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“Wait. I’m not me?”
In broad strokes, I knew who both my pups were on the day I brought them home. Eko was an outgoing adventurer with a bit of an anxious streak and Penny was a fearless tough-girl by day and a cuddle monster by night. That said, there are still so many nuances to a pet which only develop and show over time. And that development is not necessarily linear.
In terms of physical growth, I swore we were past teething. Eko’s face pretty much says it all. We’re not past teething
True to her sighthound roots, Penny is very engaged by movement – dogs, lures, you name it. If it moves, Penny’s chasing it. We’ll have to really work on managing and directing this drive as she grows
Also true to her sighthound roots, Penny’s begun to disregard my commands when she’s off leash. As she enters her puppy-teenager months, I know that like Eko, she’ll start to push boundaries. It’s up to me to double down on training time (and treat purchases) to help Penny mature.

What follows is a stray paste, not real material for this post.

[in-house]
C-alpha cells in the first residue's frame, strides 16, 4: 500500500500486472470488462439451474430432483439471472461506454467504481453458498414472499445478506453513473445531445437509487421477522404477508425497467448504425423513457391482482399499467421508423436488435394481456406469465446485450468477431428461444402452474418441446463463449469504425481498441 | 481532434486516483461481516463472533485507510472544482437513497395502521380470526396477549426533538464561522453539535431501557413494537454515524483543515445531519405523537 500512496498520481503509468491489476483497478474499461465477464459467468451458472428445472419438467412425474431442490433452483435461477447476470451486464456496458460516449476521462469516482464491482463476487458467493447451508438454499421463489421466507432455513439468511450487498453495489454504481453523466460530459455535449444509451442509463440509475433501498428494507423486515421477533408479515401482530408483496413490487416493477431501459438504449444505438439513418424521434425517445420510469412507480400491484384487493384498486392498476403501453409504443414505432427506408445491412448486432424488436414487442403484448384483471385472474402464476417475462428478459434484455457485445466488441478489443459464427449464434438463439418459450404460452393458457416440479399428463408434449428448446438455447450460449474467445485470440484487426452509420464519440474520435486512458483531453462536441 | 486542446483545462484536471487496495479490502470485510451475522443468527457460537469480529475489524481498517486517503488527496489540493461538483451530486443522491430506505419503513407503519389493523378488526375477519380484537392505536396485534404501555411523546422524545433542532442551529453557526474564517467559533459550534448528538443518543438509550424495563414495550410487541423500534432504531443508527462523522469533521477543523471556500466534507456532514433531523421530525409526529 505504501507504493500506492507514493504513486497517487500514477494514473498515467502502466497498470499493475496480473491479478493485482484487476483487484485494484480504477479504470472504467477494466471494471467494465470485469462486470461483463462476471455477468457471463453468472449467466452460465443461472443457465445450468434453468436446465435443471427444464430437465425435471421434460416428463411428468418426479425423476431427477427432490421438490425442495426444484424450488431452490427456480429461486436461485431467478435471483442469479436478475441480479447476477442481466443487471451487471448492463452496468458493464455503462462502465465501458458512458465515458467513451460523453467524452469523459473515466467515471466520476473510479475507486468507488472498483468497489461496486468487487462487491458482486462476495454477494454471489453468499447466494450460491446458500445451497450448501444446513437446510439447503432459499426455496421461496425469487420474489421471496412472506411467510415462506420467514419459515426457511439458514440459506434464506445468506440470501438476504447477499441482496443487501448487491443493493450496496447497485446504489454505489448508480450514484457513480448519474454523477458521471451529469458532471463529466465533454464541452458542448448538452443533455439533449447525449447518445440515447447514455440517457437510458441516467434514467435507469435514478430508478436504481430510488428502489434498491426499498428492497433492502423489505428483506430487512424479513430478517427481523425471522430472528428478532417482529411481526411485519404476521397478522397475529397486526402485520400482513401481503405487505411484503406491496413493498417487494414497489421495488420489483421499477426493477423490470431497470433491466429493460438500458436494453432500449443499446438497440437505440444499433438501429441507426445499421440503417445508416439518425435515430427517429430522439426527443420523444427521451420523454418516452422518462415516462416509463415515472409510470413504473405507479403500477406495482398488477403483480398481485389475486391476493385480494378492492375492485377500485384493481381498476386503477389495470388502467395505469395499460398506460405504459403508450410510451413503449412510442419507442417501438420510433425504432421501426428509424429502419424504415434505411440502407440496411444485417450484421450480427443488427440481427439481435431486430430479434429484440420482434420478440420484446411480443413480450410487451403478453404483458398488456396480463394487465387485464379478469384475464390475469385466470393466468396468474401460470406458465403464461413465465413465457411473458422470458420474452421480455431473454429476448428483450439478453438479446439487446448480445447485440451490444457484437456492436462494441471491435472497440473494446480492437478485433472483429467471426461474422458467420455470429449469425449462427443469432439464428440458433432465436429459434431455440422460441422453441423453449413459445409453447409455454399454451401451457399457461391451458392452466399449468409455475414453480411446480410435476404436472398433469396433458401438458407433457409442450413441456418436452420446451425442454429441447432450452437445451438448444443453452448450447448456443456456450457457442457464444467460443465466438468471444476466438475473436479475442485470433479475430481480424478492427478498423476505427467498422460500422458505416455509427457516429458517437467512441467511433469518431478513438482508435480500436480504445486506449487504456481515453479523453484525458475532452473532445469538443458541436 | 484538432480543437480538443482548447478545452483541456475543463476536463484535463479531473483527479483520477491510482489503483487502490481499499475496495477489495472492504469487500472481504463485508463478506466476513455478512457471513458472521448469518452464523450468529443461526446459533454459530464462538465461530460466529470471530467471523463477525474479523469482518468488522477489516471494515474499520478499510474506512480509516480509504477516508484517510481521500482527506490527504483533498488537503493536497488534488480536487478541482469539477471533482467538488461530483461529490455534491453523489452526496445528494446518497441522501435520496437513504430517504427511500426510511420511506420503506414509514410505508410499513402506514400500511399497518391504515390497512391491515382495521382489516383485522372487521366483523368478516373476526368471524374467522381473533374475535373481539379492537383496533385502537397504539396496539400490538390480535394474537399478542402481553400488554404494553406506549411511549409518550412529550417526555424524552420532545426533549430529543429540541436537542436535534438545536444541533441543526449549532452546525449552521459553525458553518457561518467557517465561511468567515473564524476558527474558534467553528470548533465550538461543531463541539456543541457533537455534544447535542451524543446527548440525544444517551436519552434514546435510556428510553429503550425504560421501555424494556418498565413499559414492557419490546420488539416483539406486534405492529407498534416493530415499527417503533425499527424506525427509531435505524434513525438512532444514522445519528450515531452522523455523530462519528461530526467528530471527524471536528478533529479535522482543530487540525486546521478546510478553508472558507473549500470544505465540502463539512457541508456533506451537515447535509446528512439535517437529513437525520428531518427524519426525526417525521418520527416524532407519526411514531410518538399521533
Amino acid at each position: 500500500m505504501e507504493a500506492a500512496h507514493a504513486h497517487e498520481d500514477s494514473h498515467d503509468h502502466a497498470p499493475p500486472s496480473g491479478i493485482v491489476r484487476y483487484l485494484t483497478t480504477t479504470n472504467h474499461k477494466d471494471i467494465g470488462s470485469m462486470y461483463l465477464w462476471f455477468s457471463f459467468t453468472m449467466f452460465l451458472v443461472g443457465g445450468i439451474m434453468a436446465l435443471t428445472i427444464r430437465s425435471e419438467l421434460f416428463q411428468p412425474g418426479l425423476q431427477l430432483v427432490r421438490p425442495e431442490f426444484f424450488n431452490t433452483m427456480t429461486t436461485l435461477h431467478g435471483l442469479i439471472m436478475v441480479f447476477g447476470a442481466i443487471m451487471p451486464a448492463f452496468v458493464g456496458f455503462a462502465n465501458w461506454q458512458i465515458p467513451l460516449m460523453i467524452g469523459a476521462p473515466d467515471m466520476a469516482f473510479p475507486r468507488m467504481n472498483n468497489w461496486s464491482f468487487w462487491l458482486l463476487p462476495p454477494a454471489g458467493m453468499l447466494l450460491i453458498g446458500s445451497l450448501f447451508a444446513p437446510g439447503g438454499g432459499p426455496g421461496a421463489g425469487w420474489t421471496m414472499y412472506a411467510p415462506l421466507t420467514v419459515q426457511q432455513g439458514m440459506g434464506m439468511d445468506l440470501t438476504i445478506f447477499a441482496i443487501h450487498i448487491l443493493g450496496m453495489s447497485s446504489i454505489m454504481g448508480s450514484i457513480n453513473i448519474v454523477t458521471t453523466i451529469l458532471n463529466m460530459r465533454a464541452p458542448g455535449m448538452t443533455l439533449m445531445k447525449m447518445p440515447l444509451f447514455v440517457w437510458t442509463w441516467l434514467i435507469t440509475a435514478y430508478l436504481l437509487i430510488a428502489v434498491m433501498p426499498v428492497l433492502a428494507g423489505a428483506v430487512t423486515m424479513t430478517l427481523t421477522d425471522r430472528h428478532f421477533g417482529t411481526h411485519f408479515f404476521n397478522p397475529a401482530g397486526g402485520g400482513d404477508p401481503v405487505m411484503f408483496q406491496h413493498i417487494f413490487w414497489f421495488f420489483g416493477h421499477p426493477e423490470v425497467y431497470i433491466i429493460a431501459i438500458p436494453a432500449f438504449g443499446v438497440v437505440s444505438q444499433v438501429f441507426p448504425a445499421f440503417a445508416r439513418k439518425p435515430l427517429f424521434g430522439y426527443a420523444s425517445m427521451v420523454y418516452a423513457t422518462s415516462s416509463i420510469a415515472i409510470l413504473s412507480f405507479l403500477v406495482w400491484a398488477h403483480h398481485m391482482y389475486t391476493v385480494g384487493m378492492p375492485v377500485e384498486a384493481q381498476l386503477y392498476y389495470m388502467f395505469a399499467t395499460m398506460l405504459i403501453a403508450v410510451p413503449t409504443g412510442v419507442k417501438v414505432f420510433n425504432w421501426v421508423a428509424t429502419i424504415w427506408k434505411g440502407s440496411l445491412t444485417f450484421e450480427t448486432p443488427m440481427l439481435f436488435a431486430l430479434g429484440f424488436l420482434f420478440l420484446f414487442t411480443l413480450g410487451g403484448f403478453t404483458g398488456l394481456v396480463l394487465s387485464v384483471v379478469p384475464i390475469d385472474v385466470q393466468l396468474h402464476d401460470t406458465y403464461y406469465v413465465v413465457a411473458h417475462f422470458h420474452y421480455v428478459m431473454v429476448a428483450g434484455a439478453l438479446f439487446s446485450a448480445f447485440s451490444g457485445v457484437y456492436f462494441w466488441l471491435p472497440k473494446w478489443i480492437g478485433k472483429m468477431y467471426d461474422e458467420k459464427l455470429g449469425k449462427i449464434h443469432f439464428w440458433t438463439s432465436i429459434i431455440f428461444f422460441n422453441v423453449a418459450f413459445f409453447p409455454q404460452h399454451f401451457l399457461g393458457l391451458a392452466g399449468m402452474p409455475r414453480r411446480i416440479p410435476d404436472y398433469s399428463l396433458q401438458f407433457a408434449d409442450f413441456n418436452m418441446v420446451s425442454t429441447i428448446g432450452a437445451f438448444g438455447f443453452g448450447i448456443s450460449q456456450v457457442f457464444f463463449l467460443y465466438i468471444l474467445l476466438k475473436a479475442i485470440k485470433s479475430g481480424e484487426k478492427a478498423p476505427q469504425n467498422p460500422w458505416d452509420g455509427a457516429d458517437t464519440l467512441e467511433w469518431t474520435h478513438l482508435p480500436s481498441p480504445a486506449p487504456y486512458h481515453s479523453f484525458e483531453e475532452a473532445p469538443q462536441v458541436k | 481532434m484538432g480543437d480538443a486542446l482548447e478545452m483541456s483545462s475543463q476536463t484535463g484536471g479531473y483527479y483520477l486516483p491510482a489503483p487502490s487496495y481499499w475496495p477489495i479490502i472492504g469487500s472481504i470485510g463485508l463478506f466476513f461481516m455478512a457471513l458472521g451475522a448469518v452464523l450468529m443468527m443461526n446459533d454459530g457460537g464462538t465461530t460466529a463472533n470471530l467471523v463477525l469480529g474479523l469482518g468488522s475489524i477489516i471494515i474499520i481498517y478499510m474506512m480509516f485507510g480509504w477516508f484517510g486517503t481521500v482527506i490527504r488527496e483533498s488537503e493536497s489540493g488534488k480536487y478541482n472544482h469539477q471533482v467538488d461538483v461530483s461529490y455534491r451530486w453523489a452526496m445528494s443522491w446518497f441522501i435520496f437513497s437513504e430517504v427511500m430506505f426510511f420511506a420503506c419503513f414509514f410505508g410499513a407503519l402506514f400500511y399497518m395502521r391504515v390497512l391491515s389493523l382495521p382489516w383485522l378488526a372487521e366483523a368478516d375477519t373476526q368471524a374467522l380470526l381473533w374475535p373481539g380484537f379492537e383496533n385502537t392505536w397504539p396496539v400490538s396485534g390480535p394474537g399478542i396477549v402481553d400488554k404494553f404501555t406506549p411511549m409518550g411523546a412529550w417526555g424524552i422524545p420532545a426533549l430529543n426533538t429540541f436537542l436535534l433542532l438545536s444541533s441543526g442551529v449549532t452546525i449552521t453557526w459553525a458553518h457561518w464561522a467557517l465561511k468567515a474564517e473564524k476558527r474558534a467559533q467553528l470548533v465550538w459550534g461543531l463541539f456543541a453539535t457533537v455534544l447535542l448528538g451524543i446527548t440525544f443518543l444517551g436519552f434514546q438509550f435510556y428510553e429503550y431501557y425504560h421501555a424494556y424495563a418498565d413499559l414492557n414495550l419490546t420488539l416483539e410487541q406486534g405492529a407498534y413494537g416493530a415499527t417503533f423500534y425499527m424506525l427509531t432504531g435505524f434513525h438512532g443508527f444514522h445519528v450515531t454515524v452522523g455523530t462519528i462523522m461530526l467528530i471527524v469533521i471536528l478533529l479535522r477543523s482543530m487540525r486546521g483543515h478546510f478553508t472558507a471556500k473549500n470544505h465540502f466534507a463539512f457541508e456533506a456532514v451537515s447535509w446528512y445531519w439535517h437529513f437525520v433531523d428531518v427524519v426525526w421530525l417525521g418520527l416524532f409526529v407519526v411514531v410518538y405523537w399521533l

I’ve started seeing more of Penny’s evil grin at the beach when I tell her it’s time to go. It’s inevitably followed with her sprinting the opposite direction
And when I told Eko we have about another year to go until Penny settles down?
“I’m sorry Will, my ears must need cleaning because I thought I heard you say another year of this.”
I know the rule of thumb is smaller dogs mature at a younger age than larger dogs, but I also know there are so many variables. I’m curious about the developmental experiences of puppies, rescues, adopted adults and adopted seniors. I imagine each case has its own unique challenges and progressions.
So let me know. How and when did your pet become who they are?